All of these aspects should be considered when optimising the home environment and feeding management – both to help limit the likelihood of weight gain and to successfully help achieve weight loss in any overweight cats.
Encouraging “hunting” for food
Wherever possible, encouragement should be made to make cats hunt for their food (Dantas et al., 2016; Saker et al., 2019). This can both increase physical activity and slow down eating. It can also reduce any feelings of guilt that an owner might feel if and when they see their cat’s food bowl is empty.
A range of different feeding enrichment toys and puzzle feeders exist on the market that may require the cat to bat or chase them to release the food and can provide both physical and mental stimulation, helping to increase environmental enrichment whilst providing enjoyment for both the owner and cat (Dantas et al., 2016). Stationary puzzles including foraging toys and mats (Figure 1A), toys requiring sliding, pawing or obstacles (Figure 1B) and rolling puzzles such as balls releasing kibble (Figure 1C and 1D) exist. The toys should be selected according to the owner’s and cat’s preferences.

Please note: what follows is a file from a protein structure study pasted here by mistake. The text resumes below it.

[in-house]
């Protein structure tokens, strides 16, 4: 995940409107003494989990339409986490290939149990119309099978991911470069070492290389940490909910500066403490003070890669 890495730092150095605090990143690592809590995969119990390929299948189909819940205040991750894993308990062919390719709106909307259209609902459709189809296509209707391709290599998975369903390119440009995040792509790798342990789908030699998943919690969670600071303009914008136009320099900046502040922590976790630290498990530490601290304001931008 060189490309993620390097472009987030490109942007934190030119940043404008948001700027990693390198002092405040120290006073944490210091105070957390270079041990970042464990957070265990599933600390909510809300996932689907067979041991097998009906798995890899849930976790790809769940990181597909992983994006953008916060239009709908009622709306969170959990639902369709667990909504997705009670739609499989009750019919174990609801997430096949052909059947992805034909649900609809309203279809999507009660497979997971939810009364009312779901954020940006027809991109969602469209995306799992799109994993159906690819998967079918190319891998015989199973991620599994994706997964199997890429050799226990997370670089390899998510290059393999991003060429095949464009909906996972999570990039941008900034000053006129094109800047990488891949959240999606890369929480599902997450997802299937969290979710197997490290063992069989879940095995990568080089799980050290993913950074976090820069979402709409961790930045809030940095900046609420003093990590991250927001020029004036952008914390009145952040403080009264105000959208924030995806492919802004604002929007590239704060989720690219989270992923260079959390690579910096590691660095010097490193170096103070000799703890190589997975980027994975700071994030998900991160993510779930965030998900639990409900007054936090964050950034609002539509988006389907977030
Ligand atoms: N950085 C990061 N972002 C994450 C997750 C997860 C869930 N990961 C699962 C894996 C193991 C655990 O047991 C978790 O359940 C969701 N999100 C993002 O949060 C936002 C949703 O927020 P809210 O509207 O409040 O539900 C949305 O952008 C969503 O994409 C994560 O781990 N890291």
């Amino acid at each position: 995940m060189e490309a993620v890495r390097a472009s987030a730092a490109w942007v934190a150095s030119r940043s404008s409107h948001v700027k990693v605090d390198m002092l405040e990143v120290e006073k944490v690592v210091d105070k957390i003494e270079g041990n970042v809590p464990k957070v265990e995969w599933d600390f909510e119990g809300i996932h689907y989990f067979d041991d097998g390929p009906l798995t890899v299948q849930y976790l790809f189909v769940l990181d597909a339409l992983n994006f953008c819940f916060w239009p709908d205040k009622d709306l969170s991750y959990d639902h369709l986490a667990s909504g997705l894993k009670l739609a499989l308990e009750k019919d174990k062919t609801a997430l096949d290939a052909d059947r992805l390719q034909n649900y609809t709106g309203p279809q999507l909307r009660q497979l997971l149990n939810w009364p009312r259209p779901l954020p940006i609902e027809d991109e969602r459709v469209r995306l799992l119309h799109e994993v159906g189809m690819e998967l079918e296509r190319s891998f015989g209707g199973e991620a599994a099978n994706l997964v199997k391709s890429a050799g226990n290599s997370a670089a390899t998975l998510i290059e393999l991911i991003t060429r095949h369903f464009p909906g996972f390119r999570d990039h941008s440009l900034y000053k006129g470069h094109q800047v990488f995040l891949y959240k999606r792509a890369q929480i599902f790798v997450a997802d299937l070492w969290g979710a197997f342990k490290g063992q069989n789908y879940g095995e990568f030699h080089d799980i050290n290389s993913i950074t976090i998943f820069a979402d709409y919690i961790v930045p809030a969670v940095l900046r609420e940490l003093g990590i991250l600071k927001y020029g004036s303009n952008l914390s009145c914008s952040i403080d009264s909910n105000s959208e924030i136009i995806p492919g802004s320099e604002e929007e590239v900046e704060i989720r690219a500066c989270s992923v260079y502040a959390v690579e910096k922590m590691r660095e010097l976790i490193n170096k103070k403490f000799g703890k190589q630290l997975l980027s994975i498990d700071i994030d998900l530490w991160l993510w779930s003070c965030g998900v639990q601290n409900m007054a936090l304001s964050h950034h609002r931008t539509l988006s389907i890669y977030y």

Toys can also be homemade by members of the family (Figure 2) – a cost-effective and fun option to encourage all members of the family to become involved in any weight loss programme to maximise the likelihood of success and to help increase the bond felt between family members and the pet.
Alterations to the home environment